UKTC Archive

RE: Diameter callipers

Subject: RE: Diameter callipers
From: willross583@xxxxxxxxxxx.com
Date: Aug 16 2019 08:17:21
Paul,
          Could you please add the link, it seems to have done a runner in 
the ether.

Will

-----Original Message-----
From: uktc-request@xxxxxx.tree-care.info <uktc-request@xxxxxx.tree-care.info> 
On Behalf Of Paul Barton
Sent: 16 August 2019 06:30
To: UK Tree Care <uktc@xxxxxx.tree-care.info>
Subject: Re: Diameter callipers

I’ve heard it said that the stem diameter to root volume theory is an 
extension of the ‘pipe theory’ which attempts to link stem thickness with 
foliar volume - see link.

I am not too sure where the 12 x multiplier emanated from though.

Kind regards,

Paul Barton
MSc, BSc (Hons), TechCert (ArborA) MArborA

Director | Barton Hyett Associates Ltd
Website: www.barton-hyett.co.uk
Tel: 01386 XXXXXX
Mobile: 07765 XXXXXX
Office 5E, Deer Park Business Centre, Eckington, Pershore, Worcestershire, 
WR10 3DN

Company Reg No: 7110670 Registered in England and Wales.
A copy of our GDPR Privacy Notice can be found on our website by clicking on 
this link.
On 15 Aug 2019, 22:39 +0100, Wayne Tyson <wt750mv@xxxxxx.com>, wrote:
Thank you, Bill Kowalczyk, for your summary.

Perhaps you can further enlighten me.

What was/is the basis for the "rule of thumb"?

Is the 12 x stem diameter "rule" based on the tree's dbh at maturity?

Regarding ". . . roots beyond this zone may get trammelled *without 
significant negative impacts* [[Italics mine]]on the health and 
vitality of retained trees," on what basis was that determined?

Cheers,
Wayne

On Thu, Aug 15, 2019 at 5:49 AM Bill Kowalczyk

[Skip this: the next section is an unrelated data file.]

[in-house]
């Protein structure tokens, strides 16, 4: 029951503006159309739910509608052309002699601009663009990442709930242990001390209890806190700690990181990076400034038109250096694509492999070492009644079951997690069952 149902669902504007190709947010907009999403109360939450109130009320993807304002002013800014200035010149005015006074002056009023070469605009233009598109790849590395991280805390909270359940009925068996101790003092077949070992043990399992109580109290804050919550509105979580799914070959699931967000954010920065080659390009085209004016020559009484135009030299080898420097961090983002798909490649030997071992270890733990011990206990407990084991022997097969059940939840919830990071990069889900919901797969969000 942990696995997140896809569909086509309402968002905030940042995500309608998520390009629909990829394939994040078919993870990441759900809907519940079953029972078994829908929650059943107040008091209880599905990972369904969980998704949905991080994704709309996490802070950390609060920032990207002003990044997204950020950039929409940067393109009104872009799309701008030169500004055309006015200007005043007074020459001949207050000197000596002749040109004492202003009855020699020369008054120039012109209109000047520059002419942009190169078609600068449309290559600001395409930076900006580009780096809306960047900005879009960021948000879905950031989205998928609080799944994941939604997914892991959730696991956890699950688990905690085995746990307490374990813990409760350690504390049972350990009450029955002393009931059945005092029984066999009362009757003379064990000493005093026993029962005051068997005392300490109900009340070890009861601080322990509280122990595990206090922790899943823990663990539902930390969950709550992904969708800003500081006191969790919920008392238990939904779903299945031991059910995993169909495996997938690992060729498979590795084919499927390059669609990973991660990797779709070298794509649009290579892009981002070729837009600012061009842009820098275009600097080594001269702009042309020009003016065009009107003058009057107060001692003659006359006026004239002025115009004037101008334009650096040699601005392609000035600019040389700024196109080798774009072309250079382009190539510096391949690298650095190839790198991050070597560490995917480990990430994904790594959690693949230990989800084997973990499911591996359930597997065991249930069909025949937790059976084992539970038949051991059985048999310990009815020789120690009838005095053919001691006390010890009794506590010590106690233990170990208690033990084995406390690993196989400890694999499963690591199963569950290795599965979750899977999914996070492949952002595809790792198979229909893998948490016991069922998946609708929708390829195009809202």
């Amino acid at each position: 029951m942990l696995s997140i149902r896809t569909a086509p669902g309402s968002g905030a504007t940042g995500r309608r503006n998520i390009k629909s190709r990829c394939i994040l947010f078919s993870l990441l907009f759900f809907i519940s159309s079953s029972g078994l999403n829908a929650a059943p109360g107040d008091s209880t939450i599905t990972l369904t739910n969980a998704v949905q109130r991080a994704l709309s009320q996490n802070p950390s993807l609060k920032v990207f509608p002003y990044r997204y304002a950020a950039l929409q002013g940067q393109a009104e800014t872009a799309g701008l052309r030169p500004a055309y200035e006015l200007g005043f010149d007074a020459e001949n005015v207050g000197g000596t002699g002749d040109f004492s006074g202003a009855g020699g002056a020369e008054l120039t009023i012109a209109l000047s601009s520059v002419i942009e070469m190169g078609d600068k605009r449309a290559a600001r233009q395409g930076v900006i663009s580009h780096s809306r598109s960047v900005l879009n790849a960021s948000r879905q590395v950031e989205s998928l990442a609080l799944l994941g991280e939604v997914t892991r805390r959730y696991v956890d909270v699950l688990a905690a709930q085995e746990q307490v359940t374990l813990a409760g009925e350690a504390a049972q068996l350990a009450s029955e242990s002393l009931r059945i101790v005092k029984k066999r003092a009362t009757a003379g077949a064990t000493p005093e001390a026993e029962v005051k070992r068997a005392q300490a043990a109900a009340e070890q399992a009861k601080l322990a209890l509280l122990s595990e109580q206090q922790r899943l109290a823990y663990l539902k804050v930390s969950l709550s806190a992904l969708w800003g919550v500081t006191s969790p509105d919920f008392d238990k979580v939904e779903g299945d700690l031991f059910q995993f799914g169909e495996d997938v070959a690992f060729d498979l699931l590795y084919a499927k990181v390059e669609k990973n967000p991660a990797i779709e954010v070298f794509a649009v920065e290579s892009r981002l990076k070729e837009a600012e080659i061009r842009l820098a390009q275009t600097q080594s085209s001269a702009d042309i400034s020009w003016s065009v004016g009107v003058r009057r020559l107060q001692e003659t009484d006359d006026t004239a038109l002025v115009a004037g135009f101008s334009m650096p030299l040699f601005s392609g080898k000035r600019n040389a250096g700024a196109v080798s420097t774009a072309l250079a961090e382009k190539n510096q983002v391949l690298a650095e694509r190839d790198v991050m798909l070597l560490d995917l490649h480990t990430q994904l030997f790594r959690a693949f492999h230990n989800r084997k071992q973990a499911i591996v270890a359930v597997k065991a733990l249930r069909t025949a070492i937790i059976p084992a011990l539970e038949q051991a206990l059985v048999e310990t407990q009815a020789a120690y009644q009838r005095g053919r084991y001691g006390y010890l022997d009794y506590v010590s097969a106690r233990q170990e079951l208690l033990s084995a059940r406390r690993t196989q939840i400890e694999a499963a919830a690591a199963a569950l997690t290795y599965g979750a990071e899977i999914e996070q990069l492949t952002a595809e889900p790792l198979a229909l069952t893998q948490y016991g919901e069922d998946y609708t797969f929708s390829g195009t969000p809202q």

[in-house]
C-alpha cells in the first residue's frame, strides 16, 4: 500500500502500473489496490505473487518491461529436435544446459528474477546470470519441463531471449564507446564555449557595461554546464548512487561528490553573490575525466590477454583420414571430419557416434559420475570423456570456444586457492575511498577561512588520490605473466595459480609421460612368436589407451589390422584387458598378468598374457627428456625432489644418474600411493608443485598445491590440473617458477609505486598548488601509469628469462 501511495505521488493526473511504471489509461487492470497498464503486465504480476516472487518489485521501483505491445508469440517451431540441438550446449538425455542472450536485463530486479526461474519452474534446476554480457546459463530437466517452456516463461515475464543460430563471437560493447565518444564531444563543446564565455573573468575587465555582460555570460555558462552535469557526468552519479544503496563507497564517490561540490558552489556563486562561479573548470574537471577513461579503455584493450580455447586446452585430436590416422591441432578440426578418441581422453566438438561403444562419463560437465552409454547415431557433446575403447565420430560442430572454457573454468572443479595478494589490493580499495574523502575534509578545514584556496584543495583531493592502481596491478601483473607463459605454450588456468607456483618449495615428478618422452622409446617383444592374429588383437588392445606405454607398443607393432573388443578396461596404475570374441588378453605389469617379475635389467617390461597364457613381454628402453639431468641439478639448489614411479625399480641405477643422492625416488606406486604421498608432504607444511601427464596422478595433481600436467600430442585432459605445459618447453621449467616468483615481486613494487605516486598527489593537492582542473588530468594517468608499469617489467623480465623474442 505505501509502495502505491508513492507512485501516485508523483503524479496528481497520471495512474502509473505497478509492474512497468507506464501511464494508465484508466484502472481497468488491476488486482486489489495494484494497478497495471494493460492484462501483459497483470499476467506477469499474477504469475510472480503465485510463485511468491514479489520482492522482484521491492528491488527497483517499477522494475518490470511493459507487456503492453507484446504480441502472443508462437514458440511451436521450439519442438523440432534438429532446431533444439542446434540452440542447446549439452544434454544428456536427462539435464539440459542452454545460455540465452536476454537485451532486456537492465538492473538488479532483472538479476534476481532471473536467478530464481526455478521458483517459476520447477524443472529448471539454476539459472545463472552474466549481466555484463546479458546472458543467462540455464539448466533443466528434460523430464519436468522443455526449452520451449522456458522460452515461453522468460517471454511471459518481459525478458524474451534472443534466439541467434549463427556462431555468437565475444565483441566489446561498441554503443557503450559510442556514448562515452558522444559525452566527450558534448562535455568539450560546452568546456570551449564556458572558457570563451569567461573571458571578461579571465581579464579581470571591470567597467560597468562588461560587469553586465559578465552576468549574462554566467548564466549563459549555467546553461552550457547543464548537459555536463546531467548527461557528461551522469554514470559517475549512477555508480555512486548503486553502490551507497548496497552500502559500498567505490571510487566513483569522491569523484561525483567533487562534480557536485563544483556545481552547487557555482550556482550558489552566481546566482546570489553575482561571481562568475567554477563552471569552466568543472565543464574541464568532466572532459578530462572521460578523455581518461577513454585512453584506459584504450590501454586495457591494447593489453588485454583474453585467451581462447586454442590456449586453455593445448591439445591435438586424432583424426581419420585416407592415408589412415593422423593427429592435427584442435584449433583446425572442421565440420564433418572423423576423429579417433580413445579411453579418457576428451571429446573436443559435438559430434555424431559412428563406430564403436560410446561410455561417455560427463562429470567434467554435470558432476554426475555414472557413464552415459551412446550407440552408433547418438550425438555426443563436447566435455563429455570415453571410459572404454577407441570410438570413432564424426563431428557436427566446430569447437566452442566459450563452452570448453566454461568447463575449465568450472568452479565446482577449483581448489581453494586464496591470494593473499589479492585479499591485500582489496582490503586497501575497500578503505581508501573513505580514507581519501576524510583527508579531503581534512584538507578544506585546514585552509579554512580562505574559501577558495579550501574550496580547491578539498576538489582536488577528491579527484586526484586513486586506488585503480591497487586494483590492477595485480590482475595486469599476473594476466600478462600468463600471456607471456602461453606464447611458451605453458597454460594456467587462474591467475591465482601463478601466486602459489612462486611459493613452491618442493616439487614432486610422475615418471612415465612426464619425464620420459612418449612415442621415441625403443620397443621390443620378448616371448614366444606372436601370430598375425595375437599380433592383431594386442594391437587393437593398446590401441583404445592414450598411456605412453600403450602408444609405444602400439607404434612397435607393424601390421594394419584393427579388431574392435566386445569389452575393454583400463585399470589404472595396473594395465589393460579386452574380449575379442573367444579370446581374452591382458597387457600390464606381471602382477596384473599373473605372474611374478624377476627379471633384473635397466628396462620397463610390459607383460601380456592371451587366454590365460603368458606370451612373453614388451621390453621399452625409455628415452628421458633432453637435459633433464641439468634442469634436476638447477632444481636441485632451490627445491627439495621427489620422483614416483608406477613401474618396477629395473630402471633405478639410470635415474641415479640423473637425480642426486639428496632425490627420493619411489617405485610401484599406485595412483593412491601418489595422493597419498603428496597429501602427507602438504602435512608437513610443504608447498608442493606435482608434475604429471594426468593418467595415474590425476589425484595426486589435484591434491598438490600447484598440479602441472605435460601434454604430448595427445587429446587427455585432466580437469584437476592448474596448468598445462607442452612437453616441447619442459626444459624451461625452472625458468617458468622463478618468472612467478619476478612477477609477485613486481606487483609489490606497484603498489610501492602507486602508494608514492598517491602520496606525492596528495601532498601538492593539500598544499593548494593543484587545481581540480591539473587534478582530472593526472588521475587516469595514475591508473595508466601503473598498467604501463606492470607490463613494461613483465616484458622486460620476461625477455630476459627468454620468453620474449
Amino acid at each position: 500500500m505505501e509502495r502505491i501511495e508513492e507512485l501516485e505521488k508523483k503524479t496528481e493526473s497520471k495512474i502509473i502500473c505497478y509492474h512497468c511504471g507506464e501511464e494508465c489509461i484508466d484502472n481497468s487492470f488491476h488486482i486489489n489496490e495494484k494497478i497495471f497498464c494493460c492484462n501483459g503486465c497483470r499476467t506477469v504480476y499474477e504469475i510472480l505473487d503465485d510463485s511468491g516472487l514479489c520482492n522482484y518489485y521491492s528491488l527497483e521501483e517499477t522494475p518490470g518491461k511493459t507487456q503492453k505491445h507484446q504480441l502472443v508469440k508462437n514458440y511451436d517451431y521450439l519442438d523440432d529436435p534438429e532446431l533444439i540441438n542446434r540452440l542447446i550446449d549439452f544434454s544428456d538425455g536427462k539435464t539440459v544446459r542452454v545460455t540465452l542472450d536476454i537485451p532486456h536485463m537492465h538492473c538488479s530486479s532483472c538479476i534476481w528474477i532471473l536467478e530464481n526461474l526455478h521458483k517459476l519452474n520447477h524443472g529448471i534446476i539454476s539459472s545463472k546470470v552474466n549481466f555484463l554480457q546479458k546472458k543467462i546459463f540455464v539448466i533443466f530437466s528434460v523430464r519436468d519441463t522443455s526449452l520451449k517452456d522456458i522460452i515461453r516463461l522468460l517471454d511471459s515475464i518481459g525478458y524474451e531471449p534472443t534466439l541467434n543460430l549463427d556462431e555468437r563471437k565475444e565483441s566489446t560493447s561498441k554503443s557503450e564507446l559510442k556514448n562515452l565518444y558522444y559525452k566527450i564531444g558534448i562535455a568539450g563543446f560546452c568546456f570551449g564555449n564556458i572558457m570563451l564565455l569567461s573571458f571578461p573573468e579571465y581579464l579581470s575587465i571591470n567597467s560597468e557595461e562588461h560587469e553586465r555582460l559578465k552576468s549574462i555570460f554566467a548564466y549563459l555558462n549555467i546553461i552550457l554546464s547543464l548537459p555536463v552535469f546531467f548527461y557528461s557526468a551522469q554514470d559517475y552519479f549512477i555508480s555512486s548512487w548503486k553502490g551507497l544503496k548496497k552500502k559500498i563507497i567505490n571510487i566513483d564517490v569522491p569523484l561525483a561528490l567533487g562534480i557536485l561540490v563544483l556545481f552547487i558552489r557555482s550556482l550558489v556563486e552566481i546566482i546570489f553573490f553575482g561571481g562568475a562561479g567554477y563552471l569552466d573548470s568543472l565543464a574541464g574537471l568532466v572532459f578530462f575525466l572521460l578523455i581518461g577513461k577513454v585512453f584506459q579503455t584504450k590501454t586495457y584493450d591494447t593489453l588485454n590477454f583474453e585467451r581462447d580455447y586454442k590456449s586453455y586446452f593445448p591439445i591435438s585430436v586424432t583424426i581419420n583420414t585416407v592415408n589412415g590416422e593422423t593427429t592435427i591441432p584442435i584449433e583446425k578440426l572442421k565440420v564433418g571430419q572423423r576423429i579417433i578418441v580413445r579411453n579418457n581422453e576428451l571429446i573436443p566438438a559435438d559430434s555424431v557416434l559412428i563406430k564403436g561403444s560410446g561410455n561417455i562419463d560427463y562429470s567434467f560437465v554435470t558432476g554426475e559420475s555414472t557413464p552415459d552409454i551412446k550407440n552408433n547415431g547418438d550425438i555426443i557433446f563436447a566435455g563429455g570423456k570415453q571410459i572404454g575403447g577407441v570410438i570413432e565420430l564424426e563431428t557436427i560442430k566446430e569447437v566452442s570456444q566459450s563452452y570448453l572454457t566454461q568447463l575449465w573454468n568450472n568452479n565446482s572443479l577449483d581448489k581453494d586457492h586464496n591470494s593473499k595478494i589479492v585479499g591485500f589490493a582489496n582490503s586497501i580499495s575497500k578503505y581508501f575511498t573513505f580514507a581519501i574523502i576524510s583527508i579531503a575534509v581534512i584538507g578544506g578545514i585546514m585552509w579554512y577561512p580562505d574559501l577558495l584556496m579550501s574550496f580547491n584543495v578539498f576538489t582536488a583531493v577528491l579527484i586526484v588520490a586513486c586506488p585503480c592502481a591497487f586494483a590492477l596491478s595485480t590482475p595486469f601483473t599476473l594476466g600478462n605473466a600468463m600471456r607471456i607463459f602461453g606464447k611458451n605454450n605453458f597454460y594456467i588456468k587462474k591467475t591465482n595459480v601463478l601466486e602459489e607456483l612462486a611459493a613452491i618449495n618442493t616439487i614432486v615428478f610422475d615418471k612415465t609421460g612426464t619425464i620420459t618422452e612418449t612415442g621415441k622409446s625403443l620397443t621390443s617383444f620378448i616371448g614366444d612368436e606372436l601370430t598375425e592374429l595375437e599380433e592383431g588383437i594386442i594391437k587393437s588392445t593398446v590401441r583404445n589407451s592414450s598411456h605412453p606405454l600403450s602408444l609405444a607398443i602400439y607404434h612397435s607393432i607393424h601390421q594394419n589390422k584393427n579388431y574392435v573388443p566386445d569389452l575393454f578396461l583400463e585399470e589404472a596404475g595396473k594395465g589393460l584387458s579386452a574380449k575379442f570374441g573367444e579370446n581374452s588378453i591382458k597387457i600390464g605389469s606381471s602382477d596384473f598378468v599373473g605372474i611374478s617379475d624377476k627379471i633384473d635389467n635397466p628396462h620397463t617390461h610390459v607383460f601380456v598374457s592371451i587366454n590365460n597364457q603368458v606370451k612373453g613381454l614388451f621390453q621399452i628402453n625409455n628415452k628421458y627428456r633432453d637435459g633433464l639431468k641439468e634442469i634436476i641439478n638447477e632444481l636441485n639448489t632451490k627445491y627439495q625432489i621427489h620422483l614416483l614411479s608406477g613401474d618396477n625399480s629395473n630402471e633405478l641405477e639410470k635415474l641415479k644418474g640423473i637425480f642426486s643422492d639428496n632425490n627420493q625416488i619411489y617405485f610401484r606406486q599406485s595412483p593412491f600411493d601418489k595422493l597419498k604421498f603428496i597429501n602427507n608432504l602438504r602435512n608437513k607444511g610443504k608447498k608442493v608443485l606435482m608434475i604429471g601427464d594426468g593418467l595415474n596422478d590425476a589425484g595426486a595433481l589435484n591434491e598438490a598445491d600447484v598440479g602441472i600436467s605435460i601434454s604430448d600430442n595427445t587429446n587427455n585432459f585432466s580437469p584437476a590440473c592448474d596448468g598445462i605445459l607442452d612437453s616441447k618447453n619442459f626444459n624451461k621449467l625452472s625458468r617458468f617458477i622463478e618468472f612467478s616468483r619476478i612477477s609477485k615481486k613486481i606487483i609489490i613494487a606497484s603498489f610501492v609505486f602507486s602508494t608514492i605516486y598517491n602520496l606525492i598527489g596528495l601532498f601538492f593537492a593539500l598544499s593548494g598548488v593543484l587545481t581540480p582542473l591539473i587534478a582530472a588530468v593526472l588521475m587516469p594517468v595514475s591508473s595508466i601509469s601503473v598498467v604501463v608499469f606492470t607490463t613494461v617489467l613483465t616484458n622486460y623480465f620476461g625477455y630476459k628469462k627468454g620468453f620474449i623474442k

<bill@xxxxxxxxxxxxxxxxx.co.uk>
wrote:

Hi Wayne,

The oft quoted British Standard; "BS5837:2012 - Trees in relation to 
design, demolition and construction” came up with a calculation for 
recommended root protection areas (RPA), which works out at a radius 
of 12 x stem diameter (but measured at 1.5m for some peculiar 
reason) for most single stemmed trees.

In practice, with most trees, this invariably comes to about the 
same as measuring to the “drip-line” of the canopy edge, and accepts 
that roots beyond this zone may get trammelled without significant 
negative impacts on the health and vitality of retained trees.

It’s a bit “rule of thumb” developed by the working group who first 
came up with the standard back in the early 1990’s, but it’s all 
we’ve got and better than nothing.

Cheers,

Bill

On 14 Aug 2019, at 23:55, Wayne Tyson <wt750mv@xxxxxx.com> wrote:

What does dbh have to do with RPA? What are the standards and upon 
what data doth they rest? Protection from what, for example? That 
is, in the simplest terms, other than dbh how are RPA's determined?




--
The UK Tree Care mailing list
To unsubscribe send mailto:uktc-unsubscribe@xxxxxx.tree-care.info

The UKTC is supported by Bosky Trees arboricultural consultancy 
http://www.boskytrees.co.uk/




--
The UK Tree Care mailing list
To unsubscribe send mailto:uktc-unsubscribe@xxxxxx.tree-care.info

The UKTC is supported by Bosky Trees arboricultural consultancy 
http://www.boskytrees.co.uk/



--
The UK Tree Care mailing list
To unsubscribe send mailto:uktc-unsubscribe@xxxxxx.tree-care.info

The UKTC is supported by Bosky Trees arboricultural consultancy 
http://www.boskytrees.co.uk/




-- 
The UK Tree Care mailing list
To unsubscribe send mailto:uktc-unsubscribe@xxxxxx.tree-care.info

The UKTC is supported by Bosky Trees arboricultural consultancy
http://www.boskytrees.co.uk/